77 -- the percentage of consumers who think that an energy efficient or green operational model is the single most important quality of a corporation trying to be an environmental leader.
54 -- the percentage of consumers could not name a company who supplied renewable or otherwise "green" energy.
71 -- the percentage of consumers who rated their level of familiarity 8-10 (on a scale of 1 to 10) with the term "energy efficiency," versus only 53% for "going green."
81 -- the percentage of consumers who, after seeing a mix of 12 companies representing various industries and indicating which they thought were most committed to using or providing renewable energy, picked GE at the top of the list. Honda was second at 65 percent.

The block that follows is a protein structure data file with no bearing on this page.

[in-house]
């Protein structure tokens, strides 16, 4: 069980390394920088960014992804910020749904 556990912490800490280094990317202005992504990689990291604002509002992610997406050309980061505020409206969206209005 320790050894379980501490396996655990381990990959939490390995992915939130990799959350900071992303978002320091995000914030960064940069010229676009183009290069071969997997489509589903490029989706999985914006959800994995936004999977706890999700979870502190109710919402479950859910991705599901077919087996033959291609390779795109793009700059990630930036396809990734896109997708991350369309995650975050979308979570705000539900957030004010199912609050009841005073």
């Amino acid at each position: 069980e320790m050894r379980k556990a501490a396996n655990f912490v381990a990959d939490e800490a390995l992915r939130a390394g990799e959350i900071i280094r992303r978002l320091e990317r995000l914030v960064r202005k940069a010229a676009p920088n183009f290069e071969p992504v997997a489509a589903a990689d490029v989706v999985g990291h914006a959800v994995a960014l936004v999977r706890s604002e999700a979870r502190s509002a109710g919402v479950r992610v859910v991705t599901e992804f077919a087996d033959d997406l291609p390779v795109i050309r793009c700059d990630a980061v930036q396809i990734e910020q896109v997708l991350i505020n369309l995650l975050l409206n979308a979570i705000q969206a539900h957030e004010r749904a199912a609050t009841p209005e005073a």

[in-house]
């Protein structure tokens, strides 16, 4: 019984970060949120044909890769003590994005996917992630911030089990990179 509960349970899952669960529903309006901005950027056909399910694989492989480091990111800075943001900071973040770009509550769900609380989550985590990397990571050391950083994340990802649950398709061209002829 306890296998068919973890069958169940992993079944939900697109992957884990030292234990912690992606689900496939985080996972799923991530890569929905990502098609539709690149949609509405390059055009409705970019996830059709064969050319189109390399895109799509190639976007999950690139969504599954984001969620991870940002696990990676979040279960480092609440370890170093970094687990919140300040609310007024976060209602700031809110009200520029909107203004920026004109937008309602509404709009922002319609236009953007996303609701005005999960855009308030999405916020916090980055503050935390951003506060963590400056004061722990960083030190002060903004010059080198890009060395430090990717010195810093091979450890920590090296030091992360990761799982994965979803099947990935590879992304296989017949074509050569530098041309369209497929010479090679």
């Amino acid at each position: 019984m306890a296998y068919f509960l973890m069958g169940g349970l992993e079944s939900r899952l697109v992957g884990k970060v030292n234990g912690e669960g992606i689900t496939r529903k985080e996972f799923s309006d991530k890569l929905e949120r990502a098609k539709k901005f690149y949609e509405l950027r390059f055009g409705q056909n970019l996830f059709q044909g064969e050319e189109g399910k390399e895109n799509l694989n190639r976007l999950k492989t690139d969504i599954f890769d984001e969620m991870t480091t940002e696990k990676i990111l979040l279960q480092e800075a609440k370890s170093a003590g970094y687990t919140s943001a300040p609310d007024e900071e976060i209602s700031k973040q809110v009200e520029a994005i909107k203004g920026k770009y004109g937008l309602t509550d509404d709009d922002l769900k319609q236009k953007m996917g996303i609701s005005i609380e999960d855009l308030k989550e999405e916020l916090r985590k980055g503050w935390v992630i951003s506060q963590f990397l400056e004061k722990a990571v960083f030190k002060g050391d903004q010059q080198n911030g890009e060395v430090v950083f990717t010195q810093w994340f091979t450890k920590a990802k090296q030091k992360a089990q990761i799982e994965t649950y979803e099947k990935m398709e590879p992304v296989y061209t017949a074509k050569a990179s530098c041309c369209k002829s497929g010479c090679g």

All of this according to a recent EcoPinion survey on green brands and brand messaging that that very few brands have any resonance in the market for green products and services. "Consumers largely have a neutral, wait-and-see stance on company commitments and leadership on renewable energy, energy efficiency and the environment."Interesting. We wonder how these same respondents would respond to greenwashing, what they would think of companies like Burt's Bees, now that they're owned by Clorox and how they rate Clorox's own green efforts. It seems like there's a lot of hay to be made from effectively marketing green initiatives to consumers, but it's clear that they want to see quantitative action before really buying in to it.